Louisiana: Street view of Bridge City Center for Youth

Frustrated Parents, Advocates Starting to Sue Over Youth Not Freed Over COVID-19

Two months ago, her son, now 20, had spent the weekend on furlough, being a regular kid instead of a youth locked up in one of Louisiana’s juvenile detention centers. While an ankle monitor measured his compliance with orders to stay at home, he’d found joy for three days in simple activities like mowing the yard and eating boiled crawfish. He was able to take a shower and use the restroom without asking permission first. But his time was cut short. Though he had been scheduled to stay a long weekend, through Tuesday, his family was instructed to return him to the Bridge City Center for Youth in Bridge City a day early.

Man in dark blue uniform, mask, holds cart full of boxes. Woman in blue T-shirt, shorts in background.

Desperate Louisiana Prisoners Say Wardens, Staff Not Following Coronavirus Rules

The last will and testament came in an email, one most likely monitored by the state. It came from a prisoner, incarcerated for decades at the Louisiana State Penitentiary, better known as Angola. He composed and sent it shortly after the Louisiana Sheriffs’ Association and the Louisiana Department of Public Safety and Corrections (DOC) opened a shuttered camp previously notorious for being a site of solitary confinement and violence.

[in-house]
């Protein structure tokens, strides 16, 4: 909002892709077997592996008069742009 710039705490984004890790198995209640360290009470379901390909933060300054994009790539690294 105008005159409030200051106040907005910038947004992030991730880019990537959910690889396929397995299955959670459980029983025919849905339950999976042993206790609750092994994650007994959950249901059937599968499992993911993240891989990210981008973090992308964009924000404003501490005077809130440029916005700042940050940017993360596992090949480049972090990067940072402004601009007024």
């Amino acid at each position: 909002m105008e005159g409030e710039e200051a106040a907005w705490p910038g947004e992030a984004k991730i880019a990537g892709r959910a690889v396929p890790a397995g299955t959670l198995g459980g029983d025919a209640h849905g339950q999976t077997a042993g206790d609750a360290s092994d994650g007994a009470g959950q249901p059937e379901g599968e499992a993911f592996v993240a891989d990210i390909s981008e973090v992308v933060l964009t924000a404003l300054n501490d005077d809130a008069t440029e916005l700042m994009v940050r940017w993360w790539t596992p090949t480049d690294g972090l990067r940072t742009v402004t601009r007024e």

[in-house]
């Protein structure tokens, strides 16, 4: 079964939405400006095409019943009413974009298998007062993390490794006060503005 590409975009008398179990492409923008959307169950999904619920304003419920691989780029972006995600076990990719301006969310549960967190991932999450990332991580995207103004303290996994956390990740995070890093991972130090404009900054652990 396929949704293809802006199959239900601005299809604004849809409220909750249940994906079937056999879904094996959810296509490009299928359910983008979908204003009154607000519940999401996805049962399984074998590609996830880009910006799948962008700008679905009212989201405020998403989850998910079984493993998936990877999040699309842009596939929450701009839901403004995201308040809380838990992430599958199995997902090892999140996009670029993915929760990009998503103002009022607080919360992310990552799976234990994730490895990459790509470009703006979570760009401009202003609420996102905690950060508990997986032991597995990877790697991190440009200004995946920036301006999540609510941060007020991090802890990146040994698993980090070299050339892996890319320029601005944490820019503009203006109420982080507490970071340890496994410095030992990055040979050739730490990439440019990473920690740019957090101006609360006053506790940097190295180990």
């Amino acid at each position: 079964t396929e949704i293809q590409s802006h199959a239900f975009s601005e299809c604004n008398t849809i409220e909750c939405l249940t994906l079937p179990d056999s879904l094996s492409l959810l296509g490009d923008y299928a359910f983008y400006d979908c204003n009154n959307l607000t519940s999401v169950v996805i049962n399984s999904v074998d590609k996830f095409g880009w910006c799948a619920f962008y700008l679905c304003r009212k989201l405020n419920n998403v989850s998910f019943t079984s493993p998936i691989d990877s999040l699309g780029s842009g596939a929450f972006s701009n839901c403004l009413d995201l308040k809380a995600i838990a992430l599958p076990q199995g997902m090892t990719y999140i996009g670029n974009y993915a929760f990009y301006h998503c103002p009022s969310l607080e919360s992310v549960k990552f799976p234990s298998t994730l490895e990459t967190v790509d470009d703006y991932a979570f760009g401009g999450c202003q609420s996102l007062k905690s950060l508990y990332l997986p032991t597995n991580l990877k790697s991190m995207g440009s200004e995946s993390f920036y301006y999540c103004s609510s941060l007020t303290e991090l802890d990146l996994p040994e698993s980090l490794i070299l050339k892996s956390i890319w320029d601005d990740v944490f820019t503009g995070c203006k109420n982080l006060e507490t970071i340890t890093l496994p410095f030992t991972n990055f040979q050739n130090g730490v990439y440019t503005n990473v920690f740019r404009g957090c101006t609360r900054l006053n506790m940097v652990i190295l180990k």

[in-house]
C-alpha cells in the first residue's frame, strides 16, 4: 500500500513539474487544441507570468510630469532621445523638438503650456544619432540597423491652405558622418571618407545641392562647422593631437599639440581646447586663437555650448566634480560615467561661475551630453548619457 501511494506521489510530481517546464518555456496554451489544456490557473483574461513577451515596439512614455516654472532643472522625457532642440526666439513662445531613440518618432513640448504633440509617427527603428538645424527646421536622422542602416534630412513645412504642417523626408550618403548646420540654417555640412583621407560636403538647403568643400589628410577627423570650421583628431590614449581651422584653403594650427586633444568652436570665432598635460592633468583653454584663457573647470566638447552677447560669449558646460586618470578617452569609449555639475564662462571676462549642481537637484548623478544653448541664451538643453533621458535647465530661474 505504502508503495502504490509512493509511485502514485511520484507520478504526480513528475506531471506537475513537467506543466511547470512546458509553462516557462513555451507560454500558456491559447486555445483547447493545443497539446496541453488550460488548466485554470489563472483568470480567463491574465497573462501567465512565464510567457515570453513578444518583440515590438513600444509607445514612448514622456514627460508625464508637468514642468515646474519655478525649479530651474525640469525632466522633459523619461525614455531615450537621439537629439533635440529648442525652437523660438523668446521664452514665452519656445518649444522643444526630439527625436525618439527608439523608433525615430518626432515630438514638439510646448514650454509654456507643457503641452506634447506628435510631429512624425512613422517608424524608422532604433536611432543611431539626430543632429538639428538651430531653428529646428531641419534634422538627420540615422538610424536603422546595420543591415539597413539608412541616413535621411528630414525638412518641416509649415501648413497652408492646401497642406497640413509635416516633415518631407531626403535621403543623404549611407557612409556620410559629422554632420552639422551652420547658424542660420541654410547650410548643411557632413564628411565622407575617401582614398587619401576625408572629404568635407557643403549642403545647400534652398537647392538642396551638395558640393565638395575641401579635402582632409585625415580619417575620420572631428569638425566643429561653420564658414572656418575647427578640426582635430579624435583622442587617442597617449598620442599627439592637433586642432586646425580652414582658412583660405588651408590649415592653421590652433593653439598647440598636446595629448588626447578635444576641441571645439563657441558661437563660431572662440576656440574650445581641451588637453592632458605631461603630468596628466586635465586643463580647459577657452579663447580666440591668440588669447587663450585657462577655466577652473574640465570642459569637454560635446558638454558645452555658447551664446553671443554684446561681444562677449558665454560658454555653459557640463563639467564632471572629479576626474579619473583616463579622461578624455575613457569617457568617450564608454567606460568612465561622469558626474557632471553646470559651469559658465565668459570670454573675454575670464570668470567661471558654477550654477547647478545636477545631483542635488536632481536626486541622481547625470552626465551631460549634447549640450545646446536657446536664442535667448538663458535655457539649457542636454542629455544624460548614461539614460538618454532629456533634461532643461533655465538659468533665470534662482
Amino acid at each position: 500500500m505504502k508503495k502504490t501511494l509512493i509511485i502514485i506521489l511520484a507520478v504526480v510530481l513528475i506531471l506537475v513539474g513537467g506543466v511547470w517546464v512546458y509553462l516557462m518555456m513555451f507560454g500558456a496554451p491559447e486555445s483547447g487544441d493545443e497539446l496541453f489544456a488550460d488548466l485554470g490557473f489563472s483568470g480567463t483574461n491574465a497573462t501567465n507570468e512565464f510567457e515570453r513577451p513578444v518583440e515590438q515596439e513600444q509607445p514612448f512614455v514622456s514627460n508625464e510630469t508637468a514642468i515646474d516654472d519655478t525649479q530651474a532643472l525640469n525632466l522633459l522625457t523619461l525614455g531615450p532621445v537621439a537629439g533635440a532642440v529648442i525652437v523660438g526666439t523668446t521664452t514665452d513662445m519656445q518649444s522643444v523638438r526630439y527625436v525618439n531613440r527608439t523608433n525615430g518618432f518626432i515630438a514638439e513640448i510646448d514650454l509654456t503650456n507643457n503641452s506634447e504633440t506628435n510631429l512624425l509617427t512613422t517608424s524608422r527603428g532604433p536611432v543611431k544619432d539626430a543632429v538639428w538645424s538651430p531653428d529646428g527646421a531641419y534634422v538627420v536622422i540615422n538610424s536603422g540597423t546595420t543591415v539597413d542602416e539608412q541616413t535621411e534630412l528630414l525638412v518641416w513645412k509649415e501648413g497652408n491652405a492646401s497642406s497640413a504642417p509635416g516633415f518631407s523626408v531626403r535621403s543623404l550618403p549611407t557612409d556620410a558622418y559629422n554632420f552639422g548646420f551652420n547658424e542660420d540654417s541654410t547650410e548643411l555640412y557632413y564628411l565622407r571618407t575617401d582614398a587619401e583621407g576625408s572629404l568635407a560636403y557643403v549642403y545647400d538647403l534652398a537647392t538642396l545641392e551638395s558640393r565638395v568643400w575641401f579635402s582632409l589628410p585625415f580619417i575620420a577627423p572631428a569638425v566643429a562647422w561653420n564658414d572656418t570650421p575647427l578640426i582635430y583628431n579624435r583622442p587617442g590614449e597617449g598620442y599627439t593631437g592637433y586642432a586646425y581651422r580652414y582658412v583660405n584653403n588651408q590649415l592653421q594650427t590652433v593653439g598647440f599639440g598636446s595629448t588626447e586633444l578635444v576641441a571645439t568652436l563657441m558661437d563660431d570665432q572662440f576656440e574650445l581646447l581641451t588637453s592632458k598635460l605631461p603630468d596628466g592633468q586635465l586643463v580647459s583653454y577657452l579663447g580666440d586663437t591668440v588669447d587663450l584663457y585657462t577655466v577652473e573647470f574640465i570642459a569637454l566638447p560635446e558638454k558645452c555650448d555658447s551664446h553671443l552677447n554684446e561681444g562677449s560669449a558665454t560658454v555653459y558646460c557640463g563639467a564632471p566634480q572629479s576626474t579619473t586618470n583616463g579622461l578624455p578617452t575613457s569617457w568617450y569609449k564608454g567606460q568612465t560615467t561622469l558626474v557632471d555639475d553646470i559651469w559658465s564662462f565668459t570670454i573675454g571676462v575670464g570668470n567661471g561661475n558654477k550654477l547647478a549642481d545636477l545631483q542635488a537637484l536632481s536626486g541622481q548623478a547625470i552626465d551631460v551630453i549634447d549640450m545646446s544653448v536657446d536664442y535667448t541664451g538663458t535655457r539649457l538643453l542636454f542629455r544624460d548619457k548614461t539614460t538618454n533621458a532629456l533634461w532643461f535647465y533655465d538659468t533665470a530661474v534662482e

Angola: The entrance to the Louisiana State Penitentiary - The placard says "Louisiana State Penitentiary" and "Warden Burl Cain"

‘The World Has Turned a Blind Eye on What’s Happening to Prisoners’

I’ve seen far too many times how crisis and death unite people, but that unity and common thread that binds all people together is often very short lived, even in a place like Angola. Ranking officials, like Major Bellamy, says “Its us against them,” during roll call. Of course other security, who perhaps take offense to that statement, always share their anger, frustration, and anxiety. But when the Coronavirus hit Angola, especially here in Ash dormitory, things began to change very quickly. The usual communication between security and the offender population changed instantly.

police shooting: Elderly man, woman stand in living room.

Baton Rouge Witness Challenges Police Over Shooting of Black Man

The young woman sat on a mattress in the middle of the floor of her bedroom in North Baton Rouge. Open in front of her was the diary she started after her friend, Jordan Frazier, was shot and killed by a Baton Rouge Police officer during a traffic stop. The entry was dated June 27, 2017, just more than a week after his death.